Exposé Online banner

Sonar with David Torn — Vortex
(RareNoise RNR087, 2018, CD)

by Peter Thelen, Published 2018-03-30

Vortex Cover art

A musical world filled with complex mathematical rhythms, odd angles and planes, sharp corners and geometric surfaces, these Swiss practitioners have created their own place in multi-dimensional space. The band functions essentially as a four-piece complex rhythm section of two guitars, bass, and drums, with the somewhat unique distinction of having all their strings tuned to C or F# in pursuit of a minimalist ideal. The members feed a shared polyrhythmic style that features few chords and no solos, shifting effortlessly from gentle harmonics and washes into deft interrupt-driven hard-edged telepathic complexity. They have groomed their sound over three full length studio albums now, and the essence of this new album is the same as their previous efforts, with one very important change. In my 2014 review of the band’s Cuneiform debut Static Motion (which is a perfect title for what Sonar does) I wrote: “I occasionally wonder what an additional lead instrument, like a sax or violin, could contribute to their sound. The skeletal minimalism which is one of the beauties of Sonar’s craft would of course be lost, but the occasional interception of a melodic lead instrument might add something worthwhile to the mix of ideas.” That’s precisely what Sonar has done on Vortex. The melodic lead instrument in this case is not a sax or violin, but the visionary and heavily effected guitar work of one David Torn (also the album’s producer), who creates seemingly on-the-fly improvisation and loops that soar above, through, and within the rhythms created by guitarists Bernhard Wagner and Stephan Thelen, bassist Christian Kuntner, and amazing drummer Manuel Pasquinelli, who holds it all together. Something like this is exactly what Sonar needed, to build upon their strengths and previous achievements, and keep their sound fresh and vital. The six long tracks here represent an important milestone in Sonar’s development, offering a powerful extension of their concept.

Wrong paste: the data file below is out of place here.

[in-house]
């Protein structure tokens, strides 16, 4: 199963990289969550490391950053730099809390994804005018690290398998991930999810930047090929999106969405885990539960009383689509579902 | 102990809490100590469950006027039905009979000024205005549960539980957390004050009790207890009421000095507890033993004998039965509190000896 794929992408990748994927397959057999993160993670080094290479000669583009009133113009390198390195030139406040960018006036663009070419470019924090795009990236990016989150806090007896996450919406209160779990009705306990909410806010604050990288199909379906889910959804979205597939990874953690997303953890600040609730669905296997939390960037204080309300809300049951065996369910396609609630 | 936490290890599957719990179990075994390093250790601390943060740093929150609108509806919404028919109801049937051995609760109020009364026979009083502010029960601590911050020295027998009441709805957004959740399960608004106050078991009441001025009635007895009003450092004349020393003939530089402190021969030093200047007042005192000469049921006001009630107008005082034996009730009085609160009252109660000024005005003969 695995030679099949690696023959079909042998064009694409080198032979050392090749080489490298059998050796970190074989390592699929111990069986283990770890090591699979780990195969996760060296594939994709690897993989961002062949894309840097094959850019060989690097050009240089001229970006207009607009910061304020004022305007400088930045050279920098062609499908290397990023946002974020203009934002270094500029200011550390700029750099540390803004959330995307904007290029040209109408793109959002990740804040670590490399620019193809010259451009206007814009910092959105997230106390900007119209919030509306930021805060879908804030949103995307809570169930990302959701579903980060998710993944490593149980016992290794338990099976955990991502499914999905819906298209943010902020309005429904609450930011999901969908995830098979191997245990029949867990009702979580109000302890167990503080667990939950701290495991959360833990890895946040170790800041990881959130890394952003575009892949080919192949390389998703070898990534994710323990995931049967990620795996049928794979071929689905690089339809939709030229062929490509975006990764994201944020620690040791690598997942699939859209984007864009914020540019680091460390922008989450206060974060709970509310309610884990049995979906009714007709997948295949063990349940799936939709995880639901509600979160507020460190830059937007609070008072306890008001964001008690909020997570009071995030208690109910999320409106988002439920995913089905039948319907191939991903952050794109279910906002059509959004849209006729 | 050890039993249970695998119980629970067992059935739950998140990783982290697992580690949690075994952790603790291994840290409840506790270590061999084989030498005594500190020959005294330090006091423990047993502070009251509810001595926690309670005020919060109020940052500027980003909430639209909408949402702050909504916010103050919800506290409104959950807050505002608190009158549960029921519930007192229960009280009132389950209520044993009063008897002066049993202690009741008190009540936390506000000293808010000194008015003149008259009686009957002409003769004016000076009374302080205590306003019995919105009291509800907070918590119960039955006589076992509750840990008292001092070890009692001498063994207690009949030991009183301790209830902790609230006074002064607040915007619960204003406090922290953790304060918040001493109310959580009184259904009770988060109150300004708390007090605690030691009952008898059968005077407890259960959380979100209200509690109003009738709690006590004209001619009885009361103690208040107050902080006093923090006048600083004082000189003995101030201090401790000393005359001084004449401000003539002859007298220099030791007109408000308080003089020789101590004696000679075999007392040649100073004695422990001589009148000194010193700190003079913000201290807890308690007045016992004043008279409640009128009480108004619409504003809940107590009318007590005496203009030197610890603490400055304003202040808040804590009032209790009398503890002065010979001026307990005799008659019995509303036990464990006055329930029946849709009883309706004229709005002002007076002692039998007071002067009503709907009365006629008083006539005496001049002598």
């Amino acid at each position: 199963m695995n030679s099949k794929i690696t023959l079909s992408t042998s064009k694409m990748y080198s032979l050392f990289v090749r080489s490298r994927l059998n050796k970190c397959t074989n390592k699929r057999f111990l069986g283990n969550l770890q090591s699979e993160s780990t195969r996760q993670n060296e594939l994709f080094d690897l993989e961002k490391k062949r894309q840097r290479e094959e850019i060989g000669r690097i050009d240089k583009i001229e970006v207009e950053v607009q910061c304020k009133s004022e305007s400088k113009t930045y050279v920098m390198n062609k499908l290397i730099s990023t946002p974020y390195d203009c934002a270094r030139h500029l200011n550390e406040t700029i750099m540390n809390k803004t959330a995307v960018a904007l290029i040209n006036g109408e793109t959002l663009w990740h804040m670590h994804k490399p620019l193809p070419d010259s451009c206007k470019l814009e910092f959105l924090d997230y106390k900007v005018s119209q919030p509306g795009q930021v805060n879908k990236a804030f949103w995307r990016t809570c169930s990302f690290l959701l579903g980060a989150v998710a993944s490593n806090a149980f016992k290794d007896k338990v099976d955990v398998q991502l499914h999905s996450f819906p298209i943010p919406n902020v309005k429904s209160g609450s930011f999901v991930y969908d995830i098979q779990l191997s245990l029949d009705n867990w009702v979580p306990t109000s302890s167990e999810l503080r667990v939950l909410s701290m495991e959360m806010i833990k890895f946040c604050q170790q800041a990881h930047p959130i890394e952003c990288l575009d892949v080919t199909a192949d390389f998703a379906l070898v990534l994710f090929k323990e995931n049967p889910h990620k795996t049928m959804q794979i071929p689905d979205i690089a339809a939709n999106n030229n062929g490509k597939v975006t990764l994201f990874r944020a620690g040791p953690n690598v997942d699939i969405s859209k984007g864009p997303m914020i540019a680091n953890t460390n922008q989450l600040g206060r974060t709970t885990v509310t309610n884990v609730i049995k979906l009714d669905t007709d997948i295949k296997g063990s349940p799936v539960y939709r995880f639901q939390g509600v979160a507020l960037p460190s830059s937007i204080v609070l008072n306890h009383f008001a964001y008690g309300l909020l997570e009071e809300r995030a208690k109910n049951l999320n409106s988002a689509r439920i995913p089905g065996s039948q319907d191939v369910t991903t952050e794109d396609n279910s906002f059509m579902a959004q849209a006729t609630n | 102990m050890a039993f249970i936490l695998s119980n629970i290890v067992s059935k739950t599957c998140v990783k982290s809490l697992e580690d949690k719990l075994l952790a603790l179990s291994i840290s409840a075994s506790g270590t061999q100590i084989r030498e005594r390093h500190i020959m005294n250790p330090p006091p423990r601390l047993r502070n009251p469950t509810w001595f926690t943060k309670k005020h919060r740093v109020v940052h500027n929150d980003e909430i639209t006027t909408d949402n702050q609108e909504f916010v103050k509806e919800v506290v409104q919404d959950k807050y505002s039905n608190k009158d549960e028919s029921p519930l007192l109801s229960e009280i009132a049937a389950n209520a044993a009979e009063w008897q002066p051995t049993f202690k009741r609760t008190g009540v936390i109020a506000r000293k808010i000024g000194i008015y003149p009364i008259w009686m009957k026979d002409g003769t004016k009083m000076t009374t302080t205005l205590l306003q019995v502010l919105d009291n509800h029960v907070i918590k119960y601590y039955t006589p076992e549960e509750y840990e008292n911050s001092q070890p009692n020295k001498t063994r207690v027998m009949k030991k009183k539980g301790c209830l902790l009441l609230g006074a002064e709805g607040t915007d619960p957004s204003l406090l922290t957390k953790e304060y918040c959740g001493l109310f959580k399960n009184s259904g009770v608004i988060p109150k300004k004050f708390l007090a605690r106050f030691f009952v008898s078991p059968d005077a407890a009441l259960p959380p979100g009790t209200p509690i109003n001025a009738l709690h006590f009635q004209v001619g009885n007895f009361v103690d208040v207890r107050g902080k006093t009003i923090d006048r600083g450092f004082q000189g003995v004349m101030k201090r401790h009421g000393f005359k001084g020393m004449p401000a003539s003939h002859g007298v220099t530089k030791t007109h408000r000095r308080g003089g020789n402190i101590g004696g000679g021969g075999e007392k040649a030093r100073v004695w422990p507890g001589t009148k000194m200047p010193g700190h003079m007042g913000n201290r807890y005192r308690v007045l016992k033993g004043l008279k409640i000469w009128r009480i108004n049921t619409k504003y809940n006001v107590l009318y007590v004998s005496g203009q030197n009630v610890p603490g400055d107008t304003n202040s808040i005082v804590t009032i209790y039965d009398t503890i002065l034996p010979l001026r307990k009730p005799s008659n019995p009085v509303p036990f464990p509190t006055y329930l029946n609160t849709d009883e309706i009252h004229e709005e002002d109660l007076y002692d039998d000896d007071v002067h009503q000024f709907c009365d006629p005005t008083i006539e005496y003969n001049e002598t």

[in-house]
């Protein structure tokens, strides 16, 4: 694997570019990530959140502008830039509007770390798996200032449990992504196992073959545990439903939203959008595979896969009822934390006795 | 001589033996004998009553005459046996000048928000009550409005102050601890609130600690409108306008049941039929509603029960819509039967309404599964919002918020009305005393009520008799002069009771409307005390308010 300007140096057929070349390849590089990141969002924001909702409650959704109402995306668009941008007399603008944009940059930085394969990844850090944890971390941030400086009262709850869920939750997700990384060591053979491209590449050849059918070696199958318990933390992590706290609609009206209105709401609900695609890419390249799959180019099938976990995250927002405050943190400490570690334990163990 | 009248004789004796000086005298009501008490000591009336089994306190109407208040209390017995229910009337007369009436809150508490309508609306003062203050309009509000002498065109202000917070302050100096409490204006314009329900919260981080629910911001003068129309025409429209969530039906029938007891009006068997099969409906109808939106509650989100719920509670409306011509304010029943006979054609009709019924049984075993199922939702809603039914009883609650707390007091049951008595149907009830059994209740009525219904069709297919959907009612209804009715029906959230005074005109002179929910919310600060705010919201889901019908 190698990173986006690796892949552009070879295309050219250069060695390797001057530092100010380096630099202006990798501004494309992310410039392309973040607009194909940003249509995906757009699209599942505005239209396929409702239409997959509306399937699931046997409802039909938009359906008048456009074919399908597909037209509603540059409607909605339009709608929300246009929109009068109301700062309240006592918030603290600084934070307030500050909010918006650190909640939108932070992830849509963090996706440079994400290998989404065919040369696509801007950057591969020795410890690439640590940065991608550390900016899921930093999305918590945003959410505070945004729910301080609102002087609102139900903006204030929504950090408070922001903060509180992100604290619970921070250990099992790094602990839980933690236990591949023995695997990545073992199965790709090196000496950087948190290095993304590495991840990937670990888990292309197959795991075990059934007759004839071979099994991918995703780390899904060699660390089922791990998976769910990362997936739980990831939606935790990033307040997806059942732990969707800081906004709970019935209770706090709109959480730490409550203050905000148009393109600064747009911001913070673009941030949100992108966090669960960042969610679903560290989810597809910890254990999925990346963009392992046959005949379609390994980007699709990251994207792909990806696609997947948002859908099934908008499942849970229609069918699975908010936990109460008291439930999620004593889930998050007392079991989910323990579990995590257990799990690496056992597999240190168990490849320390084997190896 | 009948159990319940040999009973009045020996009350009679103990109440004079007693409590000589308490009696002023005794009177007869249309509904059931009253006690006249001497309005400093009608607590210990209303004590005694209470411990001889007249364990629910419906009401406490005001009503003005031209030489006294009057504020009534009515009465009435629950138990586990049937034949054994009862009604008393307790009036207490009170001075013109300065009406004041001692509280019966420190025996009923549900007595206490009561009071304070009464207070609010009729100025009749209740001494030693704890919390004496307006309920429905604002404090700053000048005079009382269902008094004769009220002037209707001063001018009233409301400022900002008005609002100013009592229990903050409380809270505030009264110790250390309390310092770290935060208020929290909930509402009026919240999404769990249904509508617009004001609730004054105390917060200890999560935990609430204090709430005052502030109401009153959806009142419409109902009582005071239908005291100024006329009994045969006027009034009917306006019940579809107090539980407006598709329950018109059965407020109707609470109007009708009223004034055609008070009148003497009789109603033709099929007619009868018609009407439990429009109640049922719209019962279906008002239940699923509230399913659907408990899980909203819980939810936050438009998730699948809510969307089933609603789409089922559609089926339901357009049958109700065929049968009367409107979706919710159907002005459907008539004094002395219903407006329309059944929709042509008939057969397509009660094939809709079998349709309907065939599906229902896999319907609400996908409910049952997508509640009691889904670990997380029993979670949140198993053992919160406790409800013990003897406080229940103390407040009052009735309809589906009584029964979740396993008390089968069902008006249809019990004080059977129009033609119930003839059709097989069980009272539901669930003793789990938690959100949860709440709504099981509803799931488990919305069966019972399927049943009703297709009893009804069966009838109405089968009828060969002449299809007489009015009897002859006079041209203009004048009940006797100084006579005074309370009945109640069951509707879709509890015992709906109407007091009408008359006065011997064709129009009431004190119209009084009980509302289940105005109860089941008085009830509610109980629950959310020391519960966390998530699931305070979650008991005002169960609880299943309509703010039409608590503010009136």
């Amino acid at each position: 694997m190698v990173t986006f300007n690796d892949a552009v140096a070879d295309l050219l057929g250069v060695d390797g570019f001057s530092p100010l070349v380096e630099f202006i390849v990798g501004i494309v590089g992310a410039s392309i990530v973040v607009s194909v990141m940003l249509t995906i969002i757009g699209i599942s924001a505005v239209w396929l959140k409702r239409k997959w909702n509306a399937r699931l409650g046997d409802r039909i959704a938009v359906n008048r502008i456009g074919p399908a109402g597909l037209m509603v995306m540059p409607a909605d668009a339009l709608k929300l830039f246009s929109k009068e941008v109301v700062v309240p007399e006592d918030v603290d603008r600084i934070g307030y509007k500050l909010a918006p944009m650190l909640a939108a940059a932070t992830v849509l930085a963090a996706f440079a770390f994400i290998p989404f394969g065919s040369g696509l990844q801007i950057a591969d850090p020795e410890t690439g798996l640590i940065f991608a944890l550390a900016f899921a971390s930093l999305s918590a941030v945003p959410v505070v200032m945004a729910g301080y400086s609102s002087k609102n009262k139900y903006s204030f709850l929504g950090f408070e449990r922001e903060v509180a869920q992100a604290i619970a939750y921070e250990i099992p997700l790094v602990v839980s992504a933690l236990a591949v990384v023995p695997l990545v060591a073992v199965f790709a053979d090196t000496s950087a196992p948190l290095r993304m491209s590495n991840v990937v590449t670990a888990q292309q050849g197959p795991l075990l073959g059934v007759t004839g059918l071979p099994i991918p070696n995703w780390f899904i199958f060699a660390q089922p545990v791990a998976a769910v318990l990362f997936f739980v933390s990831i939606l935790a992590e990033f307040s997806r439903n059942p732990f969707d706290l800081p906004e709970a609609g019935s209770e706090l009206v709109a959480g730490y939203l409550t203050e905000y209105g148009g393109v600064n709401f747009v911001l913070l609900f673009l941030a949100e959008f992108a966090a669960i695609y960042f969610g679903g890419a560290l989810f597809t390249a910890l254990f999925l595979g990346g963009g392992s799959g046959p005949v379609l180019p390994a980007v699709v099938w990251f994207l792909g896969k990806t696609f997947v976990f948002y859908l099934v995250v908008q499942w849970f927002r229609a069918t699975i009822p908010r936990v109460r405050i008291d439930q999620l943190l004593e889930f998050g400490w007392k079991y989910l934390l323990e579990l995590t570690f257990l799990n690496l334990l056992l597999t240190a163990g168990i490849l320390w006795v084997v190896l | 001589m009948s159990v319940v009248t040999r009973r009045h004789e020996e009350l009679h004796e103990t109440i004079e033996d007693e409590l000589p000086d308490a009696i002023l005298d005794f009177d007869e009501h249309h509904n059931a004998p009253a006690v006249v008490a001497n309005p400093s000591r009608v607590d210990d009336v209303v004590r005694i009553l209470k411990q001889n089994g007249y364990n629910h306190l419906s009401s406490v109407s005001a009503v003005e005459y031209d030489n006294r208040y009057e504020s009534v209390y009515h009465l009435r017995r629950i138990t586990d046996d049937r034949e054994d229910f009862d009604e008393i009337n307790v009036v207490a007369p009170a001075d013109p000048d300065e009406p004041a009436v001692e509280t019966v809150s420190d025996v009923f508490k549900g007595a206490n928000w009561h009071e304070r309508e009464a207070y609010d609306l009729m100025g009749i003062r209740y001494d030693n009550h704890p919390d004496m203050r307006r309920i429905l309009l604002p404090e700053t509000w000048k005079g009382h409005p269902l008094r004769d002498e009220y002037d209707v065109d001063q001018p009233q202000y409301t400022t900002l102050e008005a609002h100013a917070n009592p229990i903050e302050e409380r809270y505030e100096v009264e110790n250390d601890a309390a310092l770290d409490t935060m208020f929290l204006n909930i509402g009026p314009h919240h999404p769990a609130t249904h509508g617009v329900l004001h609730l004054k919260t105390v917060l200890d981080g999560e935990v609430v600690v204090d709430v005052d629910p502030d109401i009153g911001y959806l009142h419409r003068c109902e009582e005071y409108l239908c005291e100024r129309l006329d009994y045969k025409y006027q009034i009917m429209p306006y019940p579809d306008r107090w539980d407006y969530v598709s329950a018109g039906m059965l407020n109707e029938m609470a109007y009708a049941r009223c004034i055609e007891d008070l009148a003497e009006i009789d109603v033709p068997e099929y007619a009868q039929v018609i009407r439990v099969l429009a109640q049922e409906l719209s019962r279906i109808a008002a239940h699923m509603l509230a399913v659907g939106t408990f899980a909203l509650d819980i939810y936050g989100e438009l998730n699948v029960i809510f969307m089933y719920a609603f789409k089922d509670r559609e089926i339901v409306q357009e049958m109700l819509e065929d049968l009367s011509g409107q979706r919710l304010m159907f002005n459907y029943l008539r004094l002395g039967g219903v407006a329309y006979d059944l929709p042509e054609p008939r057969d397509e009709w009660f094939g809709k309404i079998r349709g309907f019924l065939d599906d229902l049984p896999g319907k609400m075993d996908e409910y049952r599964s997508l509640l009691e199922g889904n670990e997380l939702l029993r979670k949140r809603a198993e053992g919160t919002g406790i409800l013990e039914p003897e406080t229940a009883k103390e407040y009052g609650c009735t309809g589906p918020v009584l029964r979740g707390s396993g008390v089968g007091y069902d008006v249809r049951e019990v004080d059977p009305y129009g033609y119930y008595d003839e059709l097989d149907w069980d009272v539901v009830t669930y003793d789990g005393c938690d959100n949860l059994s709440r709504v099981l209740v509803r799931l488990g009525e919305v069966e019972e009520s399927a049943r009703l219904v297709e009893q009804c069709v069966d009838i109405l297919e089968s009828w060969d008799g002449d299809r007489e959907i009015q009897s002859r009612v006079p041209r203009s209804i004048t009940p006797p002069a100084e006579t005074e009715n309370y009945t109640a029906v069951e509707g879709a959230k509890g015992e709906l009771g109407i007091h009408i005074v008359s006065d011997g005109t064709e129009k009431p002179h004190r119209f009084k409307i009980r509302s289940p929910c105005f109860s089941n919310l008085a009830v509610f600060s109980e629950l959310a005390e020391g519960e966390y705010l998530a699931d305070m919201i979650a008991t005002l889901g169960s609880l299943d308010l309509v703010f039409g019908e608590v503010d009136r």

Filed under: New releases, 2018 releases

Related artist(s): David Torn, Sonar, Stephan Thelen

More info
http://sonar-band.bandcamp.com/album/vortex-w-david-torn

Latest news

2020-10-14
Audion Is Back in Business – Our esteemed colleague Alan Freeman has restarted Audion Magazine after a seven year hiatus. The new incarnation is available online on their Bandcamp site. Audion's history goes back to 1984, and included 58 issues up to 2013. Issue #59 is available now, and #60 is in the works. » Read more

2020-10-06
Romantic Warriors IV – Krautrock (Part 2) Is in the Works – Zeitgeist Media, the people who have brought us the great series of documentary films chronicling the history of progressive rock, are working on the second installment of their examination of German music. Krautrock 2 will focus on artists from Münich such as Guru Guru, Amon Düül II, Xhol Caravan, Kraan, Witthüser & Westrupp, and Popol Vuh. » Read more

2020-09-09
Simeon Coxe RIP – Simeon Coxe, best known for his experimental electronics in the band Silver Apples, has died at the age of 82. The band's 1968 debut album set the stage for both German electronic music and experimental punk music a decade later. Coxe died on September 8 from pulmonary fibrosis. » Read more

2020-09-05
Gary Peacock RIP – Legendary bassist Gary Peacock, veteran of many recordings and performances with Paul Bley, George Russell, Roland Kirk, Bill Evans, Tony Williams, and many more. » Read more

2020-07-22
Tim Smith RIP – Tim Smith, leader of the eccentric band Cardiacs, has died at the age of 59 after many years of health problems. Cardiacs was known for intense and complicated music that combined punk energy with the rhythmic and harmonic sophistication of progressive rock. » Read more


Previously in Exposé...

Cast - Originallis – For their latest, Mexican proggers Cast have delivered a super-sized collection of 16 songs spread across two CDs – a Flower Kings-like effort, with similar strengths and weaknesses. For some...  (2008) » Read more



Listen & discover



Print issues